n a previous paper, we posit that VAT was probably 20 years too late. The July 1, 2014 was the original date of the proposed system of Value Added Tax (VAT).
Prime Minister Christie announced yesterday in his annual budget communication that Government will introduce Value Added Tax at 7.5%, down from the 15% originally proposed.
The IDB says that The Bahamas has “furthered worsened its potential” to be subject to a downgrade of its credit rating by international agencies as a result of pushing back the implementation date for VAT.
Business readiness is the key to minimizing the expense and challenges of converting to a Value Added Tax scheme, particularly for small and medium-sized businesses according to Bahamas Hotel and Tourism Association President Stuart Bowe.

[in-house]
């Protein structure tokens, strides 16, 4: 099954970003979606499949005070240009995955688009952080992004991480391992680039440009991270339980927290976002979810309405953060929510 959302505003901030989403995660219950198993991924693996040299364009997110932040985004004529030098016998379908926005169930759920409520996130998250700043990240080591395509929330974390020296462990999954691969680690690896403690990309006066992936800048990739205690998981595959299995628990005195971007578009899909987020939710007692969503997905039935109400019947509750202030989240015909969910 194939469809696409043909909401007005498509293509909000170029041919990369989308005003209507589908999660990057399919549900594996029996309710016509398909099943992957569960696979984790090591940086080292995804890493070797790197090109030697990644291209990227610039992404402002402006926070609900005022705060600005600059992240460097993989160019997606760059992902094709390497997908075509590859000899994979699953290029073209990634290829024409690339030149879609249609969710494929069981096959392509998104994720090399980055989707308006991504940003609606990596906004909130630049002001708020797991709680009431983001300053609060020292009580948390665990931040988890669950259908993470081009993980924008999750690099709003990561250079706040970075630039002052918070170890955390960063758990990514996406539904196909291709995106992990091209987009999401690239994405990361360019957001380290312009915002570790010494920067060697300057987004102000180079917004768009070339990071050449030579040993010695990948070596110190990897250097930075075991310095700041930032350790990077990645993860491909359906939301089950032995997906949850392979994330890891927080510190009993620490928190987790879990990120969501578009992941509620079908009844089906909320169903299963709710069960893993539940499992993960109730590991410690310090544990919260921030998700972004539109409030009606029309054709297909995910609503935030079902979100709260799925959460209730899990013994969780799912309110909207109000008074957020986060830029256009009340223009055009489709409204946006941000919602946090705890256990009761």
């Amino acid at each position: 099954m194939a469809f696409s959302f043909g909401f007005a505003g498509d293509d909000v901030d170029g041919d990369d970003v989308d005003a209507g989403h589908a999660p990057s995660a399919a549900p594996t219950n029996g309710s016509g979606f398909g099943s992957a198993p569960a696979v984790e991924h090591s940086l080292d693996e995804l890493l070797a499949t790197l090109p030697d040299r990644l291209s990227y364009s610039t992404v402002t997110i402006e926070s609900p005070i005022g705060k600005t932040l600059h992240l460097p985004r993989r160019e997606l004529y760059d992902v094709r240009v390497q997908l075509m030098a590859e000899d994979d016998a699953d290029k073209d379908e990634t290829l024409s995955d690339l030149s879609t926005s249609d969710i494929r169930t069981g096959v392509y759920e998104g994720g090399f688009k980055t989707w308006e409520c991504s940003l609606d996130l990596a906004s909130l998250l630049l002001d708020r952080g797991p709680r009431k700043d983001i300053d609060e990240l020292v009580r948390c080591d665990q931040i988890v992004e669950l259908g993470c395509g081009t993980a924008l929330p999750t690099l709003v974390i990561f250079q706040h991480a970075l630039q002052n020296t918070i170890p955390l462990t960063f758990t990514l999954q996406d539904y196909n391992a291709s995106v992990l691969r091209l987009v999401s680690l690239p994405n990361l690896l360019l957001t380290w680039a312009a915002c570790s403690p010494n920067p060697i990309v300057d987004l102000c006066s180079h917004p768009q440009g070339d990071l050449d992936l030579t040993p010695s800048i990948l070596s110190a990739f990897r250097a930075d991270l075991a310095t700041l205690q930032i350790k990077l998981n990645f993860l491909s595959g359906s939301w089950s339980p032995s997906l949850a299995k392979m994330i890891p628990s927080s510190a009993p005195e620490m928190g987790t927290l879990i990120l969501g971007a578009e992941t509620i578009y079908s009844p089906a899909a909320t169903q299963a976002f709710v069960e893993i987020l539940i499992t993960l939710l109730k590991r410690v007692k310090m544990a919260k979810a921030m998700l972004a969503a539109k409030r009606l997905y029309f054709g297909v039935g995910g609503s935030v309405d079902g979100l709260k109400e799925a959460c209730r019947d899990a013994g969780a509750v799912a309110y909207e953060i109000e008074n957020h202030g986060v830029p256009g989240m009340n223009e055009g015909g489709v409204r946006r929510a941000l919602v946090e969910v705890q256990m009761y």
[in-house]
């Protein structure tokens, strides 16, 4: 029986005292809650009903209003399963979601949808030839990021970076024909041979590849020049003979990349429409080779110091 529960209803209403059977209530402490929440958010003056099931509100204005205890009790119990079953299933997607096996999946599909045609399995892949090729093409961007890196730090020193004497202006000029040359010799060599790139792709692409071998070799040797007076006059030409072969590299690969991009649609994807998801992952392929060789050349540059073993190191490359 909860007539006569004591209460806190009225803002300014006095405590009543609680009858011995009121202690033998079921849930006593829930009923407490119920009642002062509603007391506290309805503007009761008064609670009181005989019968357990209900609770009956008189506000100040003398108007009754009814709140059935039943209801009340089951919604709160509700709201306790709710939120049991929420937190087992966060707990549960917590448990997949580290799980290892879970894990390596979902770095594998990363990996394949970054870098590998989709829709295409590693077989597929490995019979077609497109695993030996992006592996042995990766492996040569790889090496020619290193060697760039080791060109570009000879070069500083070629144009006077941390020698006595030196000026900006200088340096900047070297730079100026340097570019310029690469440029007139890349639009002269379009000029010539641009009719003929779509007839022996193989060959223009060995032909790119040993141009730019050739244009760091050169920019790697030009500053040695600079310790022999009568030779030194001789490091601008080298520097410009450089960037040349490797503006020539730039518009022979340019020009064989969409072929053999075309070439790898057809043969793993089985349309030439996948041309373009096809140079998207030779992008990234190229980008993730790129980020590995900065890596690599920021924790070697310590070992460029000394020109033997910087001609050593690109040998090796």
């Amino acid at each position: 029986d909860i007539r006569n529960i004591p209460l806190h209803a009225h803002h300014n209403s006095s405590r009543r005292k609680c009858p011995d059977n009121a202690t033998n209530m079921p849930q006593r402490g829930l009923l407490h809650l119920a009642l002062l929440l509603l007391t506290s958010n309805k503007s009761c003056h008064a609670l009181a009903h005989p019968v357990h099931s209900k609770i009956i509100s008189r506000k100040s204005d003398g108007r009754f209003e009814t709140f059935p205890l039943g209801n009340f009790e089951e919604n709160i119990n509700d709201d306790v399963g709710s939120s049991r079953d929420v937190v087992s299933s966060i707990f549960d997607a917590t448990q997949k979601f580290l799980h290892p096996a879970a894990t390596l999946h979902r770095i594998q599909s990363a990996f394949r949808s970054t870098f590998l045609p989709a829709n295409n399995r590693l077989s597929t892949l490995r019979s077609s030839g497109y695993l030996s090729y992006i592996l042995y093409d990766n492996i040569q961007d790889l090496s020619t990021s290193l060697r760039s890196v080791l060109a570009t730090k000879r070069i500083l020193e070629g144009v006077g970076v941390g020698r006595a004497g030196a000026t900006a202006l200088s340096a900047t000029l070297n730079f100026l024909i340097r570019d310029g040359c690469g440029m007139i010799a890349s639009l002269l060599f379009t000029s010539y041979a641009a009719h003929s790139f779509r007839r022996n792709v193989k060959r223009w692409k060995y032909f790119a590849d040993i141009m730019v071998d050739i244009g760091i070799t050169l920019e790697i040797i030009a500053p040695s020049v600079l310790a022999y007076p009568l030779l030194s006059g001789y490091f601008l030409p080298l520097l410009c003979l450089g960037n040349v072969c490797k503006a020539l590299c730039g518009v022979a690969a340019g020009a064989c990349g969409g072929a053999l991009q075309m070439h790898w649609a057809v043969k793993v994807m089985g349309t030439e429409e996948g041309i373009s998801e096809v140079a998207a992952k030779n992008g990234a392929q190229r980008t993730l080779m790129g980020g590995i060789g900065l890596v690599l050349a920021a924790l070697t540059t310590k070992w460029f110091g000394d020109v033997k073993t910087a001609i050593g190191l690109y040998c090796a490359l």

Forget politics. Forget all that petty stuff about PLP, FNM and DNA and all the gratuitously political you say and I say that preoccupy the minds of so many local politicians seeking to score cheap political brownie points.
The government’s draft value-added tax (VAT) legislation needs “substantial” changes, New Zealand VAT expert Don Brash said yesterday.
My people never cease to amaze me. There is not one single salient thing said on VAT by the two visiting consultants from New Zealand that has not firstly already been said to our government by the IMF, or that has not already repeatedly been said to the government by Bahamians, yet the government and the Bahamian media are behaving as though salient points stated by these gentlemen, with all due respect to them, are brand new or independently consequential.
Bahamas Press reports that locksmiths representing First Caribbean Bank International showed up the other day at Lightbourne’s palatial beachfront home out west to change the locks on his property.
The following are several of the many issues in the country that the Bahamian people ought to be given answers to: